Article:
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Standard Life Rises Most Since 2009 on First-Half Profit

Standard Life Plc (SL/), Scotland’s biggest insurer, rose the most in more than three years after first-half profit beat estimates because of increased sales of fee-based savings products and lower acquisition costs.

The stock rose 8.1 percent to 277.4 pence in London, the most since March 2009 and was the biggest climber in the FTSE 100 index. Operating profit climbed 15 percent to 302 million pounds ($474 million) beating the 263 million-pound median prediction of six analysts surveyed by Bloomberg, the Edinburgh- based firm said today in a statement.

Standard Life, which manages 204 billion pounds of assets, is midway through a three-year plan to turn the firm into a provider of long-term savings rather than a traditional life insurer. The company has invested about 500 million pounds since 2010 on technology, betting U.K. regulatory changes to pensions and investment advice this year will lead to greater inflows into fee-based savings products.

“We can now add assets and new customers without needing to reinvest into the operation,” Finance Director Jackie Hunt said on a call with reporters. “This is as much about growth in revenues and that’s because we’re adding assets.”

The insurer raised its first-half dividend 6.5 percent to 4.9 pence a share, beating estimates of 4.83 pence.

Net income climbed 28 percent to 254 million pounds. U.K. profit climbed 62 percent to 141 million pounds on sales of fee- based savings products and pensions. Earnings in Canada dropped 29 percent as the European debt crisis pushed down yields on Canadian corporate and sovereign bonds, seen as a safer alternative to European government bonds.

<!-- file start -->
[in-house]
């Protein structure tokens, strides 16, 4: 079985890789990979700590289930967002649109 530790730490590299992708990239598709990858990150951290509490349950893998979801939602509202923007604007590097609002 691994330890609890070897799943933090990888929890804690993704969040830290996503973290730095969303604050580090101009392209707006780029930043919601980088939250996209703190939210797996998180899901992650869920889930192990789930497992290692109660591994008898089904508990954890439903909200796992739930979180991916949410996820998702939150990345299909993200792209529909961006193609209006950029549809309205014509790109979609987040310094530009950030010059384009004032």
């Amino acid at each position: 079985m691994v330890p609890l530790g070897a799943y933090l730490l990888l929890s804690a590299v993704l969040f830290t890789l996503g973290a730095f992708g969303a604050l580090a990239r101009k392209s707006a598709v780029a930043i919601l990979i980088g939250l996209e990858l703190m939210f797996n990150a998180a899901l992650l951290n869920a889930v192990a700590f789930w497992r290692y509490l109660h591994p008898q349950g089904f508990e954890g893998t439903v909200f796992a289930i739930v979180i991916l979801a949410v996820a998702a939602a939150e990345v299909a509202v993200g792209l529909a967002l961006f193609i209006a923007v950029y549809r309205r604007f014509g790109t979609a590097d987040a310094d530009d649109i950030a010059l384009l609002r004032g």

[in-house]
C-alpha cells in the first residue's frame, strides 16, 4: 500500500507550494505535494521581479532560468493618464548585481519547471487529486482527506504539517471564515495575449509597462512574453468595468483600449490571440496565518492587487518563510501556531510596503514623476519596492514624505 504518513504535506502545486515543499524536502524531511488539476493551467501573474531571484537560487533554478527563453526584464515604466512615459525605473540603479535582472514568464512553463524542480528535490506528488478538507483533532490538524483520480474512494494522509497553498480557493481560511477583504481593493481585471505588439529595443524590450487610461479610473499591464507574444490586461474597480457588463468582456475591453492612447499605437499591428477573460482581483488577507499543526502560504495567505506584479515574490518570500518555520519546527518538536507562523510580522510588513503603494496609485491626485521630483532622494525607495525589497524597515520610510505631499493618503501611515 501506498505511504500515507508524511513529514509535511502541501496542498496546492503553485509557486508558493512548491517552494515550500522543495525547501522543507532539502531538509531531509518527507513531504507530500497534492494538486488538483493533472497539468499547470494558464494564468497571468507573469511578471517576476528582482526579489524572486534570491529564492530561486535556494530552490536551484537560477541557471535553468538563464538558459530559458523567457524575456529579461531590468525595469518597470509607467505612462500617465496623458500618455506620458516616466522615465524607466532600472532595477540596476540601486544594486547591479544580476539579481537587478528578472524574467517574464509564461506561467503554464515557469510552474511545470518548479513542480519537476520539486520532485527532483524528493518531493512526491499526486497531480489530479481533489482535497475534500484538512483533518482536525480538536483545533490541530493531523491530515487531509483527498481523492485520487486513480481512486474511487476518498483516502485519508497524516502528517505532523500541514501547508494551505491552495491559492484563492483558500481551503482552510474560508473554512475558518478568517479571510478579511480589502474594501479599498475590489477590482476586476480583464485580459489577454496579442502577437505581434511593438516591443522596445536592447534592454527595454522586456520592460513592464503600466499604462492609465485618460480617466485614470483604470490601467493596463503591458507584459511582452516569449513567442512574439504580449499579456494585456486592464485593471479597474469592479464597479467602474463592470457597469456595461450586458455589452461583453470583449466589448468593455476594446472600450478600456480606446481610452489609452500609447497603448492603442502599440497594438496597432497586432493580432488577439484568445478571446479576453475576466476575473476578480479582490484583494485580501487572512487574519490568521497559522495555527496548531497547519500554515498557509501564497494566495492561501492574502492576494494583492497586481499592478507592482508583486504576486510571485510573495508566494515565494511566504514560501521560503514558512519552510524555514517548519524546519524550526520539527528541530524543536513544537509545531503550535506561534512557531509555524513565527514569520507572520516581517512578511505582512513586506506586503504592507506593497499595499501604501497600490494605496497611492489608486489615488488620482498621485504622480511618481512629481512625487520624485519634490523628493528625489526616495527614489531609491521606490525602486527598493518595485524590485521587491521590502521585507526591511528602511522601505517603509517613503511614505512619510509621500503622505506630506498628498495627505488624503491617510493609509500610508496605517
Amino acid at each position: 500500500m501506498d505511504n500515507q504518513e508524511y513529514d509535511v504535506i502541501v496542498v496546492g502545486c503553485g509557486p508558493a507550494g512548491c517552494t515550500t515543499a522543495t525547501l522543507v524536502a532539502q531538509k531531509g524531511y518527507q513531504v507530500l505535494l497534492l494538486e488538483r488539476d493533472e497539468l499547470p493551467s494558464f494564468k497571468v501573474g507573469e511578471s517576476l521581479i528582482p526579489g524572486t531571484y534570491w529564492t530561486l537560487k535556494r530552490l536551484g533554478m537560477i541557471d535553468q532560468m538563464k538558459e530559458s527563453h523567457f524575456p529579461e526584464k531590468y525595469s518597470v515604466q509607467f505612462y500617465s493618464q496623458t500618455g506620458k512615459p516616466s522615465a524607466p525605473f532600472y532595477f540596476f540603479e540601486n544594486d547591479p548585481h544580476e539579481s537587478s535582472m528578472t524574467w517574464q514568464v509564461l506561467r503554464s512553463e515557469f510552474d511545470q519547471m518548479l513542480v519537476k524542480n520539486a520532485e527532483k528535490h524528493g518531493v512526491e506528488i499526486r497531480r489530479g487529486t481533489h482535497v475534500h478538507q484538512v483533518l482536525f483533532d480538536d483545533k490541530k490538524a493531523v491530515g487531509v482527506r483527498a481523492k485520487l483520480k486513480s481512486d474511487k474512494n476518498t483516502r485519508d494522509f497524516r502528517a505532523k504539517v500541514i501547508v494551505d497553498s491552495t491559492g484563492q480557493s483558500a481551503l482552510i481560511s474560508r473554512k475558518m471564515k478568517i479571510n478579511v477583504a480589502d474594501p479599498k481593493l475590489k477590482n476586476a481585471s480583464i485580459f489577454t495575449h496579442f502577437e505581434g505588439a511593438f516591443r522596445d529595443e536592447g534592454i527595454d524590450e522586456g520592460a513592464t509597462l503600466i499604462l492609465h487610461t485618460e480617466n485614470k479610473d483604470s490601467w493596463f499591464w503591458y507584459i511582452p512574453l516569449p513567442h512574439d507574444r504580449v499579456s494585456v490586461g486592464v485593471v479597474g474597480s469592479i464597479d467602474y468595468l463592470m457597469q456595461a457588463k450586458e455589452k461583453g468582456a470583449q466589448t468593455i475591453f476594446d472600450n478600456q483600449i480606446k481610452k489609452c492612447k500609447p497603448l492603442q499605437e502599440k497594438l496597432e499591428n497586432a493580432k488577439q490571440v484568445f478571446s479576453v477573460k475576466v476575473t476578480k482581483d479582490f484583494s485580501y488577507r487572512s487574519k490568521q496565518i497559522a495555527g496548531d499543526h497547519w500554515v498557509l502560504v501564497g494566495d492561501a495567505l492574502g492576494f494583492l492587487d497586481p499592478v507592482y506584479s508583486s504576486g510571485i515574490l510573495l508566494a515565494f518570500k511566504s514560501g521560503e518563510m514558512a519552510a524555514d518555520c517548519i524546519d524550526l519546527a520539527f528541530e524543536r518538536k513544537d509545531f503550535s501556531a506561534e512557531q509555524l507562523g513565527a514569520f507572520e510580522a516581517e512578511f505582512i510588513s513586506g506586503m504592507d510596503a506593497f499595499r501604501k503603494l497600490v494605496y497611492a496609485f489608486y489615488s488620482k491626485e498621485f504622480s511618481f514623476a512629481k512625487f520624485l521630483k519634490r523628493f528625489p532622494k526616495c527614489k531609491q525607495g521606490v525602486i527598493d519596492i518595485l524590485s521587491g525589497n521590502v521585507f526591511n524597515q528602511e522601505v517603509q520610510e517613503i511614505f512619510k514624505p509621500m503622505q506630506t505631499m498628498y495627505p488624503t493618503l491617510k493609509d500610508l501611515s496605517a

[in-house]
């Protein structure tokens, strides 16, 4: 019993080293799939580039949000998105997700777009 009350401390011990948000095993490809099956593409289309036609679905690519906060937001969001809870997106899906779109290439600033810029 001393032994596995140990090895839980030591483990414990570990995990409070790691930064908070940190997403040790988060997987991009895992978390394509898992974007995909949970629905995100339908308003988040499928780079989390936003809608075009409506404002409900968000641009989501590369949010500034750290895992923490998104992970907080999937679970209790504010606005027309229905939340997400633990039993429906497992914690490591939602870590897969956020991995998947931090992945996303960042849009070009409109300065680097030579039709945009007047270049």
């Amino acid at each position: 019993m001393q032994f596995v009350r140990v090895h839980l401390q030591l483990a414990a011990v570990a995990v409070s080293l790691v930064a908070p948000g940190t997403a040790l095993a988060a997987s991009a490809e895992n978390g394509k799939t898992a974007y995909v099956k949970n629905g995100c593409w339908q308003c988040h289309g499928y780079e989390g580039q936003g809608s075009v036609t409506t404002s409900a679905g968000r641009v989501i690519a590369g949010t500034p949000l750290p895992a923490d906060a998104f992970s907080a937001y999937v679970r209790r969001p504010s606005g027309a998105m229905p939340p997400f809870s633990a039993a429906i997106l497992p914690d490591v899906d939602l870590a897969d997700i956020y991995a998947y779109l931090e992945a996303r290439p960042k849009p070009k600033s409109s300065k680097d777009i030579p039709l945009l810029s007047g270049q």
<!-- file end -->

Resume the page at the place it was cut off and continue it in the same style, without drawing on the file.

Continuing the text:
Technology Investment

The cost of selling new products fell 18 percent to 144 million pounds because of savings in the U.K. business and its investment in technology, which allows it to increase assets without a corresponding increase in administration, Hunt said.

“The beat appears to be driven by a very strong U.K. performance where the benefits of the cost-reduction program are coming through to a much greater extent than we and the market had anticipated,” wrote Barrie Cornes, a London-based analyst at Panmure Gordon & Co., who raised his recommendation to buy from hold today in a note to clients.

The U.K. government starts its auto-enrollment program this year, which will require employees to opt out of their employers’ retirement plan should they not wish to join. Standard Life has said it expects to gain about 200,000 savers through its existing company pensions and win more mandates.

The firm has said it expects to gain from a retail distribution review, which bans independent financial advisers from taking commissions from life insurers and fund managers. Standard Life is better prepared than rivals because it stopped paying commissions to IFAs in 2006, according to Kevin Ryan, a London-based analyst at Investec Plc (INVP) with a buy rating on the stock. Instead the firm has invested in online portals for IFAs for which it charges savers a monthly fee.

To contact the reporter on this story: Kevin Crowley in London at kcrowley1@bloomberg.net

To contact the editor responsible for this story: Edward Evans at eevans3@bloomberg.net;

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